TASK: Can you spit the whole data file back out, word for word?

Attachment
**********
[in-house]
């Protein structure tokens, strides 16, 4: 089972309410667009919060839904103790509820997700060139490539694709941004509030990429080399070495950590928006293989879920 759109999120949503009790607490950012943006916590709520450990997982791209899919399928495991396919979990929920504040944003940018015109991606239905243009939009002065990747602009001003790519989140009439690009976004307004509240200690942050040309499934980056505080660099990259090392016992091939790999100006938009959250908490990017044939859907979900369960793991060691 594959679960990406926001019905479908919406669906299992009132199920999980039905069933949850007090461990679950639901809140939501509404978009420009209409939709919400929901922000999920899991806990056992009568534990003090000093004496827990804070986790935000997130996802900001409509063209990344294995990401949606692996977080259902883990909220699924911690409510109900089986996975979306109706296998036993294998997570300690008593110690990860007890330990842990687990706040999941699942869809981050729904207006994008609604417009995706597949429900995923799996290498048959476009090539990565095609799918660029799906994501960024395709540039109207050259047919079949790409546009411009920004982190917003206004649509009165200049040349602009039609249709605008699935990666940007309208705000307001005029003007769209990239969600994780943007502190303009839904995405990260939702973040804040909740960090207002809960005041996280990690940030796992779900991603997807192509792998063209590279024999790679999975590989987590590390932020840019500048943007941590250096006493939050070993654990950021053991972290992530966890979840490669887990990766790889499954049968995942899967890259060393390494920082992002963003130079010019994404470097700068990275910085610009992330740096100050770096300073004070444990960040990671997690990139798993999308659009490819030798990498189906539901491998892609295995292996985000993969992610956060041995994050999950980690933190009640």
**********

[in-house]
């Protein structure tokens, strides 16, 4: 089972309410667009919060839904103790509820997700060139490539694709941004509030990429080399070495950590928006293989879920 759109999120949503009790607490950012943006916590709520450990997982791209899919399928495991396919979990929920504040944003940018015109991606239905243009939009002065990747602009001003790519989140009439690009976004307004509240200690942050040309499934980056505080660099990259090392016992091939790999100006938009959250908490990017044939859907979900369960793991060691 594959679960990406926001019905479908919406669906299992009132199920999980039905069933949850007090461990679950639901809140939501509404978009420009209409939709919400929901922000999920899991806990056992009568534990003090000093004496827990804070986790935000997130996802900001409509063209990344294995990401949606692996977080259902883990909220699924911690409510109900089986996975979306109706296998036993294998997570300690008593110690990860007890330990842990687990706040999941699942869809981050729904207006994008609604417009995706597949429900995923799996290498048959476009090539990565095609799918660029799906994501960024395709540039109207050259047919079949790409546009411009920004982190917003206004649509009165200049040349602009039609249709605008699935990666940007309208705000307001005029003007769209990239969600994780943007502190303009839904995405990260939702973040804040909740960090207002809960005041996280990690940030796992779900991603997807192509792998063209590279024999790679999975590989987590590390932020840019500048943007941590250096006493939050070993654990950021053991972290992530966890979840490669887990990766790889499954049968995942899967890259060393390494920082992002963003130079010019994404470097700068990275910085610009992330740096100050770096300073004070444990960040990671997690990139798993999308659009490819030798990498189906539901491998892609295995292996985000993969992610956060041995994050999950980690933190009640």